Smithsonian Global

Slave Wrecks Project

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Archaelogy researchers above water preparing to dive



Power to Convene
Collaboration and Innovation

The Slave Wrecks Project, a partnership between the Smithsonian’s National Museum of African American History and Culture, Iziko Museums of South Africa, the U.S. National Park Service, the South African Heritage Resource Agency, Diving With a Purpose, and the African Center for Heritage Activities, seeks to bring greater awareness to the study of sunken slave ships and build capacity for research and education in the field of maritime archaeology.

In 2015, the project confirmed the identity of a sunken slave ship—the first ever to be documented—that had been transporting enslaved Africans when it foundered. The discovery and documentation of the São José resulted from close cooperation between numerous local, national and international stakeholders. The project research not only raises the profile of the history and cultural impacts of the trans-Atlantic slave trade, but also establishes a new model of international collaboration among museums, research institutions, and the communities they represent.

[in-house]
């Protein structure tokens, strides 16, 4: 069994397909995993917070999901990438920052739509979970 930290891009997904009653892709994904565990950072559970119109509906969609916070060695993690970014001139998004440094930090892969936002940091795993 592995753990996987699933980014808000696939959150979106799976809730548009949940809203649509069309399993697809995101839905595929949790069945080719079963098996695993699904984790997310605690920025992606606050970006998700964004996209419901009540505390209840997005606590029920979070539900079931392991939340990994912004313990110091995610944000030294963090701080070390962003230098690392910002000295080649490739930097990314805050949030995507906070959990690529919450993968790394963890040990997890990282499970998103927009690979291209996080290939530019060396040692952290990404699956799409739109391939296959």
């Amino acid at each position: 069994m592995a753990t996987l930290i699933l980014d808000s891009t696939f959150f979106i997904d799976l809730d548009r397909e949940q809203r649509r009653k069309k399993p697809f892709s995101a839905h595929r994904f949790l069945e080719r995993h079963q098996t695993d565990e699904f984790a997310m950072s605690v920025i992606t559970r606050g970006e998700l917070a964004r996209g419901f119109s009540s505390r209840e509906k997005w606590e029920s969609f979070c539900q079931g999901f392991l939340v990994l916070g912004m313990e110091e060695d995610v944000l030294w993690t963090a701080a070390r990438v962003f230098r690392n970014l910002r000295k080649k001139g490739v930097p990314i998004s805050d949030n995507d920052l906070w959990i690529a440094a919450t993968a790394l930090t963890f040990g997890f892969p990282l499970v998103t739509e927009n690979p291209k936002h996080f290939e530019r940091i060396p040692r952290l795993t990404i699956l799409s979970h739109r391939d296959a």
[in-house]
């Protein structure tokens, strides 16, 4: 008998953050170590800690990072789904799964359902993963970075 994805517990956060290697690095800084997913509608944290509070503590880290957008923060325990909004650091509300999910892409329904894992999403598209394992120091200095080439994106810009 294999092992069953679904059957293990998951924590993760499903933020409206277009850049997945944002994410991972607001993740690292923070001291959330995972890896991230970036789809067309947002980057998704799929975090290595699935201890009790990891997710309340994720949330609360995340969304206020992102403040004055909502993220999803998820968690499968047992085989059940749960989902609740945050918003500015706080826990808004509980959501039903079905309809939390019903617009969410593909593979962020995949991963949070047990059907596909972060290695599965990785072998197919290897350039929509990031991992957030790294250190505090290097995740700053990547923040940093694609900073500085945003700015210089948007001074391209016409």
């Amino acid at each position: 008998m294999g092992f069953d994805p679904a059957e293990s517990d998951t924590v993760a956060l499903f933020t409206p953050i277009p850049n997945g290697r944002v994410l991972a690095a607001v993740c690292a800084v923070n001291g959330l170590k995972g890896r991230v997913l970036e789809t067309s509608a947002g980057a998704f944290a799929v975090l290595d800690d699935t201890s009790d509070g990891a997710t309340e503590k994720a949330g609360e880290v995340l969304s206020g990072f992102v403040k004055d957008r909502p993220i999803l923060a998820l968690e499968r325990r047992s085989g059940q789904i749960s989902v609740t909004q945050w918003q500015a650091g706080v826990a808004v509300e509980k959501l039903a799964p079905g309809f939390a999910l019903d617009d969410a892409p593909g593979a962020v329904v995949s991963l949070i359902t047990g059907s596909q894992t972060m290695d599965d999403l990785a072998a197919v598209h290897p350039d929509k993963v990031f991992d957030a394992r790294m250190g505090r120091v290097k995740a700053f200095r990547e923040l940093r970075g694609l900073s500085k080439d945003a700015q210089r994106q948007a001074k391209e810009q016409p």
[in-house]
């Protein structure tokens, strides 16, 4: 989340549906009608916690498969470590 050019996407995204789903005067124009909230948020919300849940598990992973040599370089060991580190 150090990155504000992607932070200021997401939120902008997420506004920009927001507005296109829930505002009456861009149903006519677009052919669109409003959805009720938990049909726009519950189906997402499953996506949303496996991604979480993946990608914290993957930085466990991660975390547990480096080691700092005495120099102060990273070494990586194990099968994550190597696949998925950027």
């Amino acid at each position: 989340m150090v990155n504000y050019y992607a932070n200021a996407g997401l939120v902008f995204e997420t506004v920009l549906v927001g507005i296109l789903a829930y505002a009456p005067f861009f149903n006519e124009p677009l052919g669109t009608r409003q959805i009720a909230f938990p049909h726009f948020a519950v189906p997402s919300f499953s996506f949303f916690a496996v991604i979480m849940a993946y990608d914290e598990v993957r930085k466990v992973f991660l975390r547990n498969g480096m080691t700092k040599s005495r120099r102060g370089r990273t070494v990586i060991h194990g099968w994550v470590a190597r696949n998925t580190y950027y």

Paul Gardullo  

Since 2007, historian and curator Paul Gardullo has worked towards building the collections and exhibits for the Smithsonian’s 19th and newest museum, the National Museum of African American History and Culture.

Dave Conlin  

Dave Conlin is  is the Chief of the Submerged Resources Center at the National Park Service and an underwater archaeologist. 

Stephen Lubkemann   

Stephen Lubkemann is a maritime archaeologist and scholar of heritage. In 2008 he co-founded the Southern African Slave Wrecks and Diaspora Heritage Research Project, renamed the Slave Wrecks Project in 2014, and has served as the International Coordinator for the project since its founding.